DC Circuit Upholds Airbnb’s TOS–Selden v. Airbnb
Selden sued Airbnb for racial discrimination. Airbnb invoked its arbitration clause. Five years ago, the district court sent the case to arbitration. Selden lost the arbitration because a room in an owner-occupied, single-family residence isn’t a public accommodation (similar to the Roommates.com denouement). Post-arbitration, he appealed the district court’s arbitration ruling. The DC Circuit affirms.
This is Airbnb’s iPhone registration screen at the time:
Selden signed up by connecting with his Facebook account. Airbnb automatically used his Facebook avatar as Selden’s Airbnb avatar, which showed his race. (Airbnb no longer requires a profile photo, in part due to the lessons from cases like this). After a host denied his reservation request, he tried again with fake accounts showing Caucasian profile photos, which were accepted. He shared this story on social media with the “#airbnbwhileblack” hashtag, which went viral.
To bypass the arbitration clause (and the resulting adverse arbitration determination), Selden argued that Airbnb’s TOS wasn’t properly formed. Calling the formation process a “sign-in wrap” (ugh), the court replies simply: “We hold that Selden agreed to arbitrate his claims against Airbnb because he had reasonable notice of the Terms of Service and the arbitration clause therein.” The court explains:
Selden argued that he was confused by the hyperlinks being in red font, not blue. The court replies sharply: “Reasonable notice does not turn on where the hyperlinked text falls on the color wheel; rather we consider whether the text was conspicuous.” The court says it was conspicuous because other links were also in red and the legal policies were properly set off from the rest of the page.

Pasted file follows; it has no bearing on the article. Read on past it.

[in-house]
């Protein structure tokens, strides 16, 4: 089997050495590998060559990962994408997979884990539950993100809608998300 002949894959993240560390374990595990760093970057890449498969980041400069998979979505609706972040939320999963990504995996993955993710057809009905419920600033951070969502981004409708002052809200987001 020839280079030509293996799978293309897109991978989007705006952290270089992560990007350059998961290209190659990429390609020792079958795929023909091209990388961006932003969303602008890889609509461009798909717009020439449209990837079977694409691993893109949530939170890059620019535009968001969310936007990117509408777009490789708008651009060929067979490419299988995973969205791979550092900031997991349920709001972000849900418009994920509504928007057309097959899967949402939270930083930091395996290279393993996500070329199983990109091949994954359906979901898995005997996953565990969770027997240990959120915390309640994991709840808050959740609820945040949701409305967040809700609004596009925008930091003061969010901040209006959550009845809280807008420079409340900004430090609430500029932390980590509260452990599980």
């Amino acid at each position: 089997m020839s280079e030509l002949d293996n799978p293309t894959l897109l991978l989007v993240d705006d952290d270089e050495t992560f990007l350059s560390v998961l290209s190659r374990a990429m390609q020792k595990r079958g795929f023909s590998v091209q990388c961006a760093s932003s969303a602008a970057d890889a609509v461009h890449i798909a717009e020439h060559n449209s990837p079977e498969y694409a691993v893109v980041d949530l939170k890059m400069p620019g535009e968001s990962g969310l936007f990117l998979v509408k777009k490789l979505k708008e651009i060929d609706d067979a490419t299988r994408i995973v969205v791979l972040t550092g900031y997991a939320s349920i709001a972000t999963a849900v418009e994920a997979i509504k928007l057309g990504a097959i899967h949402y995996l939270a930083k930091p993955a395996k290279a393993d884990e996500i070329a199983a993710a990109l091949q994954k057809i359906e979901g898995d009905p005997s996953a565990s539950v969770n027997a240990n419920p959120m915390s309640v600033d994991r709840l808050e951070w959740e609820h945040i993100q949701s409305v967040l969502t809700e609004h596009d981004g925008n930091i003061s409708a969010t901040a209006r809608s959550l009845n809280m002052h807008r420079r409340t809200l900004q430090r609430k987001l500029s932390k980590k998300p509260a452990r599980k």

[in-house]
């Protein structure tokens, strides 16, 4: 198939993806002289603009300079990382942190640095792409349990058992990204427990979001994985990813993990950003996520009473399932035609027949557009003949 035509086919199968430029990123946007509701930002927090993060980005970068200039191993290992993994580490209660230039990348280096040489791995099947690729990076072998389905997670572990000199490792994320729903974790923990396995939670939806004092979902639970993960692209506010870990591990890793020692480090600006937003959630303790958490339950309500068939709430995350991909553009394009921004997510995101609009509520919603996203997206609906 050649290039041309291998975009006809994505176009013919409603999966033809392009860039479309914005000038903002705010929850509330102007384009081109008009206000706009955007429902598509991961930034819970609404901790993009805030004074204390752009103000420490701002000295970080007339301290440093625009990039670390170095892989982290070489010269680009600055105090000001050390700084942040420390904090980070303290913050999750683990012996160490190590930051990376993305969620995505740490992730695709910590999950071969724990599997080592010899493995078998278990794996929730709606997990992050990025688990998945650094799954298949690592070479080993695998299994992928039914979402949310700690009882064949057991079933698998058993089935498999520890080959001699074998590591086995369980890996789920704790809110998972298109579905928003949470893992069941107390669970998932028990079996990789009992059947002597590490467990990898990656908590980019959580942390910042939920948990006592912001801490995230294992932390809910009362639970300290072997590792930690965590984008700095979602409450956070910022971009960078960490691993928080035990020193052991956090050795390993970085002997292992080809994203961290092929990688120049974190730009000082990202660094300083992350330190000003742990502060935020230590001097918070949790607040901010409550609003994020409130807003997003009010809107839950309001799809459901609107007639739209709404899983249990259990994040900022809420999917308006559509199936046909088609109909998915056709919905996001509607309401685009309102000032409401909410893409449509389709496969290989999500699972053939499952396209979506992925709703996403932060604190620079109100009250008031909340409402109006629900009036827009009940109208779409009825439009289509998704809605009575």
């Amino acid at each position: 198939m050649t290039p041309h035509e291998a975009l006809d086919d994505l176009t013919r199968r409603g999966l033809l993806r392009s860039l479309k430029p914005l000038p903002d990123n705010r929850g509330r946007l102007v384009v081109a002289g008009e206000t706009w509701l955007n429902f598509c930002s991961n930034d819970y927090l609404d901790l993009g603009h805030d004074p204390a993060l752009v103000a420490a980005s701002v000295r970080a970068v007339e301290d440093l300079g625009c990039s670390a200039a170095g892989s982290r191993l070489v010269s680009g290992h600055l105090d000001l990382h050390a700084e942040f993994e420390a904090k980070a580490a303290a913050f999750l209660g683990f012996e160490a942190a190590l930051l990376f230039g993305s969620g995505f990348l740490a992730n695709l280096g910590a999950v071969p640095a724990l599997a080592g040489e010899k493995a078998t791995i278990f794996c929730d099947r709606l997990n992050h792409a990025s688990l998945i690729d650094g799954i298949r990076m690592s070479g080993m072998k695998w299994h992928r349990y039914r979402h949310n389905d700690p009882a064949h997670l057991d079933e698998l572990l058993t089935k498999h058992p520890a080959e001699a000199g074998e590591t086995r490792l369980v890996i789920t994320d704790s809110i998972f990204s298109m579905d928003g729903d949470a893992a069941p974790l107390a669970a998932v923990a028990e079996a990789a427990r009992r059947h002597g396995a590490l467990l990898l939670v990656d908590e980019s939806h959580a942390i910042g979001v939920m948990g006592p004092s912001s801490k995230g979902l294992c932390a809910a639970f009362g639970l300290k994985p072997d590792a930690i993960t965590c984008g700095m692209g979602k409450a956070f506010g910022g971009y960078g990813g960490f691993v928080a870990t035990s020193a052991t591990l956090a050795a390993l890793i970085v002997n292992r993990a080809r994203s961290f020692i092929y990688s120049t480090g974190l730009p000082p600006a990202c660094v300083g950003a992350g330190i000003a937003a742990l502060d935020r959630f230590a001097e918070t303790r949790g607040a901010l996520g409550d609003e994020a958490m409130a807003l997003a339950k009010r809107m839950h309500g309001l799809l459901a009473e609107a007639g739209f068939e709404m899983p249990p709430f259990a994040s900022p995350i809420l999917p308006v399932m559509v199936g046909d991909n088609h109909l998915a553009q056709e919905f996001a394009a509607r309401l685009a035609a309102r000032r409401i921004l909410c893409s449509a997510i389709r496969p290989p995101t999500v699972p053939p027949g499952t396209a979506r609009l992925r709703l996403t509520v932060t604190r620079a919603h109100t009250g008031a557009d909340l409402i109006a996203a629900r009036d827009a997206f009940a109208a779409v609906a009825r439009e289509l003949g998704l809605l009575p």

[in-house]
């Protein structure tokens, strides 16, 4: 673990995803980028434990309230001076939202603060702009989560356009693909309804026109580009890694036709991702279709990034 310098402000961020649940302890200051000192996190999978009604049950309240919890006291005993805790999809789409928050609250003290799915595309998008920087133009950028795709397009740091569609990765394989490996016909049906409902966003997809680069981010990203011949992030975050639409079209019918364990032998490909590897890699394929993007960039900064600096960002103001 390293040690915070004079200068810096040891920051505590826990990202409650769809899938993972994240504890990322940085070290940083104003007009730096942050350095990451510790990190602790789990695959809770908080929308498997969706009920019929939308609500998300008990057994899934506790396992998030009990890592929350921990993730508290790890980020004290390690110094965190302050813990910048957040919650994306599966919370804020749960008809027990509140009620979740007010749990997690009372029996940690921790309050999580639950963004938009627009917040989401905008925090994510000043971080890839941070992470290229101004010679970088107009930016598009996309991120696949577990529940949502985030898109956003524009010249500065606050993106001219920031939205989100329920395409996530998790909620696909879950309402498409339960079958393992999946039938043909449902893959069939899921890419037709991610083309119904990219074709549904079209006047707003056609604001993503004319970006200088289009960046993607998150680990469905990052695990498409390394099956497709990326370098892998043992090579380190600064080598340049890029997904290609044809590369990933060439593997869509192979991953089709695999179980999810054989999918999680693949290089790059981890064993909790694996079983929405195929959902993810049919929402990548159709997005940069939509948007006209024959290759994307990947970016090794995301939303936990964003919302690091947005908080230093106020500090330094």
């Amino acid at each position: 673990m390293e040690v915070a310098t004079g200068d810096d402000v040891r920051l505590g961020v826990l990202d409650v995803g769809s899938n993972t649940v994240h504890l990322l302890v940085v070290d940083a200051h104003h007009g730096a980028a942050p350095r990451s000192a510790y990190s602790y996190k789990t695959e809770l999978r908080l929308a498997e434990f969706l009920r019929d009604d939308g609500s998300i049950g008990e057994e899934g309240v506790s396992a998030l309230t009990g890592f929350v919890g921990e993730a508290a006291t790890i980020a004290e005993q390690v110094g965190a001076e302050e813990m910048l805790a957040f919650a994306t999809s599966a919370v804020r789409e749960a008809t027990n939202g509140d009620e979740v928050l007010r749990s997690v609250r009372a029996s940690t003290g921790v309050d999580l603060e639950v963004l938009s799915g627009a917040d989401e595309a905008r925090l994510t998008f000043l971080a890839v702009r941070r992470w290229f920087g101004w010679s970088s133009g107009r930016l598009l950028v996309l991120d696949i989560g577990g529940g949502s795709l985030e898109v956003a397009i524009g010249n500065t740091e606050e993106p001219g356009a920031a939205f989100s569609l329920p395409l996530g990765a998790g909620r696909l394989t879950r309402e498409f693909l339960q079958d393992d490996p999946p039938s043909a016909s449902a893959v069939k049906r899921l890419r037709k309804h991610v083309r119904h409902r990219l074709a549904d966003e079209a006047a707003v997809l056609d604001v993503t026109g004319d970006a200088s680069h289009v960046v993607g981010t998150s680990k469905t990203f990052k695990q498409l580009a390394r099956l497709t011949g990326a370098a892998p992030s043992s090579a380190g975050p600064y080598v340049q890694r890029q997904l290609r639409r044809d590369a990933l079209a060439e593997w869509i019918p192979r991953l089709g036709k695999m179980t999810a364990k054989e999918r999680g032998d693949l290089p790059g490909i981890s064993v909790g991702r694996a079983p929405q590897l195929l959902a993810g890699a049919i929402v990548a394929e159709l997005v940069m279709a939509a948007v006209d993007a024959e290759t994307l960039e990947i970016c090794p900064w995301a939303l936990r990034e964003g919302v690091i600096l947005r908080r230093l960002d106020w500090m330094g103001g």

Selden said he was also confused by the three different signup button options and their separation from the legal text. The court replies: “The buttons appeared in close proximity to the notice and on a single screen. A reasonable person would know that, by signing up, he would be agreeing to Airbnb’s terms even if he used his Facebook account to sign up.”
Selden also argued that Airbnb’s sign-up page was ugly. The court replies: “Airbnb’s sign-up screen incorporates a simple, streamlined design that sufficiently draws a user’s attention to its Terms of Service.”
Overall, a nice and unsurprising result for Airbnb. Still, looking at this design, I think Airbnb could easily make some minor tweaks to improve it. Most obviously, adding a second click to agree to the terms would be airtight.
Case citation: Selden v. Airbnb, Inc., 2021 WL 2932203 (D.C. Cir. July 13, 2021)
Related Blog Posts on Airbnb and HomeAway:
* Airbnb Gets Mixed Results in Challenge to Boston’s Anti-Airbnb Law–Airbnb v. Boston
* Ninth Circuit Chunks Another Section 230 Ruling—HomeAway v. Santa Monica (Catch-up Post)
* Fourth Amendment Limits NYC’s Demands for Airbnb Customer Records
* Racial Discrimination Lawsuit Against Airbnb Has the Potential to Change Online Marketplaces–Harrington v. Airbnb
* Challenge to Santa Monica’s “Anti-Airbnb” Law Dismissed–HomeAway v. Santa Monica
* VRBO’s Anti-Fraud Guarantee Doesn’t Support Claim Over Fraudulent Listing–Hiam v. HomeAway
* Airbnb Defeats Race Discrimination Claims–Harrington v. Airbnb
* Section 230 Doesn’t Prevent City Regulation of Short-Term Rental Services (Again)–HomeAway v. Santa Monica
* Airbnb Gets Crucial Section 230 Win Over Unauthorized Subleases–La Park La Brea v. Airbnb
* Section 230 Helps VRBO Defeat Claim Over Fraudulent Listing–Hiam v. HomeAway
* Another Collision of Housing Regulations and Online Innovation–SF Housing Rights Committee v. HomeAway
* Section 230 Ruling Against Airbnb Puts All Online Marketplaces At Risk–Airbnb v. San Francisco
* Court Upholds Airbnb’s Terms of Service–Selden v. Airbnb